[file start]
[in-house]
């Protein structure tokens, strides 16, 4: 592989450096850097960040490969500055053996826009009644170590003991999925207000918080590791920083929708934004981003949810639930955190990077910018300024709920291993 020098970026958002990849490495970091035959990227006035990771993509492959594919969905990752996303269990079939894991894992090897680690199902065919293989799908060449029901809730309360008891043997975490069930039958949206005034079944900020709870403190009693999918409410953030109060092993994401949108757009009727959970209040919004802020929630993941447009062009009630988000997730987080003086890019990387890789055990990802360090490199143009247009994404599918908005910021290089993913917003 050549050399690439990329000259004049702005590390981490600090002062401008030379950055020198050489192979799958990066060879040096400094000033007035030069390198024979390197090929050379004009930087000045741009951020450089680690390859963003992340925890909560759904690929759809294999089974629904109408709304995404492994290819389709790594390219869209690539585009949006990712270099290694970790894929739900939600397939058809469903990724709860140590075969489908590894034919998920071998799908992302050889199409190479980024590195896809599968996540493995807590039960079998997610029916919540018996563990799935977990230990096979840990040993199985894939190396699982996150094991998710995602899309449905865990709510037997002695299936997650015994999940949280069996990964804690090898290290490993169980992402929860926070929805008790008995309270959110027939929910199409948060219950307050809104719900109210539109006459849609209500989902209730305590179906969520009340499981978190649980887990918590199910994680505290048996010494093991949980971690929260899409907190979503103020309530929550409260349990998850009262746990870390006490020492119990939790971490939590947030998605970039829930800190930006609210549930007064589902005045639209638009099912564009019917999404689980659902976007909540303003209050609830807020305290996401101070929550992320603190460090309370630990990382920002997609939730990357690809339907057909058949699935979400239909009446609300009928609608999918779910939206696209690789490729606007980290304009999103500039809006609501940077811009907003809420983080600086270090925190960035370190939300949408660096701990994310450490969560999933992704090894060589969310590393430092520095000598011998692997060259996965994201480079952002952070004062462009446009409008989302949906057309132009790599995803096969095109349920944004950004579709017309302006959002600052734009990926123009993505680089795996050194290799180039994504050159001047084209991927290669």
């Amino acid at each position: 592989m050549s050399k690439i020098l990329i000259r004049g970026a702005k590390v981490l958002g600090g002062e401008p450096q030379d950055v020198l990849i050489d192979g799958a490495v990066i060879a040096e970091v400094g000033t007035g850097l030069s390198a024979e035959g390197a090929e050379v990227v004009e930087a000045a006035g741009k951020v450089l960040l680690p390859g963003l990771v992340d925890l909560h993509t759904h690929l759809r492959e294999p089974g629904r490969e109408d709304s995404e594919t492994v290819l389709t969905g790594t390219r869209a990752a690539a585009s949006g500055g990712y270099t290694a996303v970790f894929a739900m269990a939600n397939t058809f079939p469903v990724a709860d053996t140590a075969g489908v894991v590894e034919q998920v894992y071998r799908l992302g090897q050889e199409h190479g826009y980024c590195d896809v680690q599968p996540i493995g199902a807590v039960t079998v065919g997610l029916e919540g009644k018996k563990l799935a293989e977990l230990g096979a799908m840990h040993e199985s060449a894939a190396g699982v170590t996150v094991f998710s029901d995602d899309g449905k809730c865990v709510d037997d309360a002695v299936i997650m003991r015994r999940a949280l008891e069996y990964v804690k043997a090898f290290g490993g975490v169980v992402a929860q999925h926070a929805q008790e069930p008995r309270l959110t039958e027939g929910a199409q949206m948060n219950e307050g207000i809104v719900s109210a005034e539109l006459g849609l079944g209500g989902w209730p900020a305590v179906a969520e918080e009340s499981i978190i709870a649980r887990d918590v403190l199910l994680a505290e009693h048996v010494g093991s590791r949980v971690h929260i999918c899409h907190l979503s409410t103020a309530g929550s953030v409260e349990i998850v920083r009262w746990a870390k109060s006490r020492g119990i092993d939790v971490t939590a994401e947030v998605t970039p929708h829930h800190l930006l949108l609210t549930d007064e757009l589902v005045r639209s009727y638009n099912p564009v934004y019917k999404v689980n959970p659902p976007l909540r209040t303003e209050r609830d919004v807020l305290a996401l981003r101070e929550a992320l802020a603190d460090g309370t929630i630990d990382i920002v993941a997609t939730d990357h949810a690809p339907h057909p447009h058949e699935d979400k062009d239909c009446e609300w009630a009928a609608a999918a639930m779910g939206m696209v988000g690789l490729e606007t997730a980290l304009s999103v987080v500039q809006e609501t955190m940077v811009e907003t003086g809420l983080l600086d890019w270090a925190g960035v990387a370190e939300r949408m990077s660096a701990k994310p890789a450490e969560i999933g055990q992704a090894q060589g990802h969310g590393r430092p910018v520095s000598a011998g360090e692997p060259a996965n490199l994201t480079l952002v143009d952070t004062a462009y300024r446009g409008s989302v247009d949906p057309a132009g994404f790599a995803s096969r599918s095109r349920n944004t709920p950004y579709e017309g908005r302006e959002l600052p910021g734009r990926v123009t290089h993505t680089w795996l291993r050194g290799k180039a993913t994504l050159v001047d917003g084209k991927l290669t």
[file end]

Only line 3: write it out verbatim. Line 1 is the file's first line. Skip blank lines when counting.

């Amino acid at each position: 592989m050549s050399k690439i020098l990329i000259r004049g970026a702005k590390v981490l958002g600090g002062e401008p450096q030379d950055v020198l990849i050489d192979g799958a490495v990066i060879a040096e970091v400094g000033t007035g850097l030069s390198a024979e035959g390197a090929e050379v990227v004009e930087a000045a006035g741009k951020v450089l960040l680690p390859g963003l990771v992340d925890l909560h993509t759904h690929l759809r492959e294999p089974g629904r490969e109408d709304s995404e594919t492994v290819l389709t969905g790594t390219r869209a990752a690539a585009s949006g500055g990712y270099t290694a996303v970790f894929a739900m269990a939600n397939t058809f079939p469903v990724a709860d053996t140590a075969g489908v894991v590894e034919q998920v894992y071998r799908l992302g090897q050889e199409h190479g826009y980024c590195d896809v680690q599968p996540i493995g199902a807590v039960t079998v065919g997610l029916e919540g009644k018996k563990l799935a293989e977990l230990g096979a799908m840990h040993e199985s060449a894939a190396g699982v170590t996150v094991f998710s029901d995602d899309g449905k809730c865990v709510d037997d309360a002695v299936i997650m003991r015994r999940a949280l008891e069996y990964v804690k043997a090898f290290g490993g975490v169980v992402a929860q999925h926070a929805q008790e069930p008995r309270l959110t039958e027939g929910a199409q949206m948060n219950e307050g207000i809104v719900s109210a005034e539109l006459g849609l079944g209500g989902w209730p900020a305590v179906a969520e918080e009340s499981i978190i709870a649980r887990d918590v403190l199910l994680a505290e009693h048996v010494g093991s590791r949980v971690h929260i999918c899409h907190l979503s409410t103020a309530g929550s953030v409260e349990i998850v920083r009262w746990a870390k109060s006490r020492g119990i092993d939790v971490t939590a994401e947030v998605t970039p929708h829930h800190l930006l949108l609210t549930d007064e757009l589902v005045r639209s009727y638009n099912p564009v934004y019917k999404v689980n959970p659902p976007l909540r209040t303003e209050r609830d919004v807020l305290a996401l981003r101070e929550a992320l802020a603190d460090g309370t929630i630990d990382i920002v993941a997609t939730d990357h949810a690809p339907h057909p447009h058949e699935d979400k062009d239909c009446e609300w009630a009928a609608a999918a639930m779910g939206m696209v988000g690789l490729e606007t997730a980290l304009s999103v987080v500039q809006e609501t955190m940077v811009e907003t003086g809420l983080l600086d890019w270090a925190g960035v990387a370190e939300r949408m990077s660096a701990k994310p890789a450490e969560i999933g055990q992704a090894q060589g990802h969310g590393r430092p910018v520095s000598a011998g360090e692997p060259a996965n490199l994201t480079l952002v143009d952070t004062a462009y300024r446009g409008s989302v247009d949906p057309a132009g994404f790599a995803s096969r599918s095109r349920n944004t709920p950004y579709e017309g908005r302006e959002l600052p910021g734009r990926v123009t290089h993505t680089w795996l291993r050194g290799k180039a993913t994504l050159v001047d917003g084209k991927l290669t």